2. The use of top quality products and technical knowledge to prepare them properly are taken for granted.

3. All products have the same gastronomic value, regardless of their price.

4. Preference is given to vegetables and seafood, with a key role also being played by dairy products, nuts and other products that make up a light form of cooking. In recent years red meat and large cuts of poultry have been very sparingly used.

5. Although the characteristics of the products may be modified (temperature, texture, shape, etc.), the aim is always to preserve the purity of their original flavour, except for processes that call for long cooking or seek the nuances of particular reactions such as the Maillard reaction.

6. Cooking techniques, both classic and modern, are a heritage that the cook has to know how to exploit to the maximum.

7. As has occurred in most fields of human evolution down the ages, new technologies are a resource for the progress of cooking.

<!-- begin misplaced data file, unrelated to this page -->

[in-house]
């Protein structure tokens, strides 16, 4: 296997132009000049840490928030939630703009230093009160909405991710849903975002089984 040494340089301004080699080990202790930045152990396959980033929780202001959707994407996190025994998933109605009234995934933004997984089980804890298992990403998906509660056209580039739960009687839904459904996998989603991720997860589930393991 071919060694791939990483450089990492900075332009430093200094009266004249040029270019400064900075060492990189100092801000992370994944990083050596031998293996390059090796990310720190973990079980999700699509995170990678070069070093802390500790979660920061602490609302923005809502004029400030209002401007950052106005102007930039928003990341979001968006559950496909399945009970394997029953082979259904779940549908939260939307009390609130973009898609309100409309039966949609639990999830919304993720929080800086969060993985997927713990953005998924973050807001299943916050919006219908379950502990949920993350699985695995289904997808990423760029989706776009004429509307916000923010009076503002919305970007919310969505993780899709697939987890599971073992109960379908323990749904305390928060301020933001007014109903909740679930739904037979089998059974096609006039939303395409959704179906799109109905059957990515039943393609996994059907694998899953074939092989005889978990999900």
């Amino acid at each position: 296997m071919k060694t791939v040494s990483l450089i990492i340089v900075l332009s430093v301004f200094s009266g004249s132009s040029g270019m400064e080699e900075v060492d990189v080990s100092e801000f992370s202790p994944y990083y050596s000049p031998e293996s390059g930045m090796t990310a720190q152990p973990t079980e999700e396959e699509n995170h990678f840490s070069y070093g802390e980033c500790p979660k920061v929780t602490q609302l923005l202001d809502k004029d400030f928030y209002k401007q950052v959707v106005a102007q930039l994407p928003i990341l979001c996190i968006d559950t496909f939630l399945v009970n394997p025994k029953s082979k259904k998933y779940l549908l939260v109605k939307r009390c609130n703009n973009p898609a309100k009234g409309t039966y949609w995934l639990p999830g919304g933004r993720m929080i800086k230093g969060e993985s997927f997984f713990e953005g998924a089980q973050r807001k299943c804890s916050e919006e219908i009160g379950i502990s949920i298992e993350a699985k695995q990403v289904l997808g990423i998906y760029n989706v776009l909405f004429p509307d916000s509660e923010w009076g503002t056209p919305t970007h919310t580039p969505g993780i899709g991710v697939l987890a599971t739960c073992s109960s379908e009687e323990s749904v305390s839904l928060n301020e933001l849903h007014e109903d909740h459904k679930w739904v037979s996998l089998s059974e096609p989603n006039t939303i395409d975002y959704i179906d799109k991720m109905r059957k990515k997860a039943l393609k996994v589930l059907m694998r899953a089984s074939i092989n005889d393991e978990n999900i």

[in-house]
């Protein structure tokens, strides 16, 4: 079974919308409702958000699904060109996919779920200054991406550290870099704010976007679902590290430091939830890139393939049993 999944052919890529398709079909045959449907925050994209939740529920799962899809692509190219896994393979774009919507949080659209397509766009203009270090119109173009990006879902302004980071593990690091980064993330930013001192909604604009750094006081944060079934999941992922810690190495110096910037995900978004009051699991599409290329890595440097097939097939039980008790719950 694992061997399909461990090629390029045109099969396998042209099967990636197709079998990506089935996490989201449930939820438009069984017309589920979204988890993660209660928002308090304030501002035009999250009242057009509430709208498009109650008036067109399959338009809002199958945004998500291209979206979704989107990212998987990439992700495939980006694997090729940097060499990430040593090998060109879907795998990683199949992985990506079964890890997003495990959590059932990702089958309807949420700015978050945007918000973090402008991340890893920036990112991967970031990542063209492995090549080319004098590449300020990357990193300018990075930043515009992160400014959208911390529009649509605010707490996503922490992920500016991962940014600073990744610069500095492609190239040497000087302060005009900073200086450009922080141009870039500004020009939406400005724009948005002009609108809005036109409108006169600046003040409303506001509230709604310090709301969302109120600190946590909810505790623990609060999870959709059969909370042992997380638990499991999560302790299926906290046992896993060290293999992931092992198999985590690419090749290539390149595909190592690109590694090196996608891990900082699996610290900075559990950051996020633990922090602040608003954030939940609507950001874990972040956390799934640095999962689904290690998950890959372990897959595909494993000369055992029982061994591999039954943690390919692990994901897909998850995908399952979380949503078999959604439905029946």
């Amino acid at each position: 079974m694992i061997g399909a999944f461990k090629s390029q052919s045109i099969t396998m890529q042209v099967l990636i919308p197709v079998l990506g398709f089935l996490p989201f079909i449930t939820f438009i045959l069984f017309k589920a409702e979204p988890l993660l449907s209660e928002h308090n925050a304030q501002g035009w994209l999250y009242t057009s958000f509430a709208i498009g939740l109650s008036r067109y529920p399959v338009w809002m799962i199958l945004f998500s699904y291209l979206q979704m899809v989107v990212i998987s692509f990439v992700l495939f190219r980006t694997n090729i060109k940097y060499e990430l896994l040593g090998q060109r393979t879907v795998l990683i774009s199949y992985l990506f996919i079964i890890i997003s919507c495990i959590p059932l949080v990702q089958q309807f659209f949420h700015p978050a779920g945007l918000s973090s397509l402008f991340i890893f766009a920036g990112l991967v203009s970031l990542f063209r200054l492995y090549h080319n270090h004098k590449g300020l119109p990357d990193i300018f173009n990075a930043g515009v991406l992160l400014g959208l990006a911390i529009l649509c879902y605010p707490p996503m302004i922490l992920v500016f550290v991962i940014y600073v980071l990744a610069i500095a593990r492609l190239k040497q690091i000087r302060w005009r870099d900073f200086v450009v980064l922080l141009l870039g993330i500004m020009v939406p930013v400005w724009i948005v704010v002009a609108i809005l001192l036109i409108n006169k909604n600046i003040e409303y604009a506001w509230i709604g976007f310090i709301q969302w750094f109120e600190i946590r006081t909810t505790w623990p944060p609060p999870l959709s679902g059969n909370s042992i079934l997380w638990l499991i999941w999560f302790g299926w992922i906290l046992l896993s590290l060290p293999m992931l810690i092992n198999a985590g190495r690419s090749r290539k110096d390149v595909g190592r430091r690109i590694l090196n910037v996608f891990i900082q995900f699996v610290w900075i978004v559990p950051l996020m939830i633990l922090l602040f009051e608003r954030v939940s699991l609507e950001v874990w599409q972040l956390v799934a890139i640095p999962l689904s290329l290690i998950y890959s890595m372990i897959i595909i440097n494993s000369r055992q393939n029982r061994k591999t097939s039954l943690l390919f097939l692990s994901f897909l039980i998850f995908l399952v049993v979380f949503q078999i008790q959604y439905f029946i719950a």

8. The family of stocks is being extended. Together with the classic ones, lighter stocks performing an identical function are now being used (waters, broths, consommés, clarified vegetable juices, nut milk, etc.).

9. The information given off by a dish is enjoyed through the senses; it is also enjoyed and interpreted by reflection.

10. Taste is not the only sense that can be stimulated: touch can also be played with (contrasts of temperatures and textures), as well as smell, sight (colours, shapes, trompe d’oeil, etc.), whereby the five senses become one of the main points of reference in the creative cooking process.

11. The technique-concept search is the apex of the creative pyramid.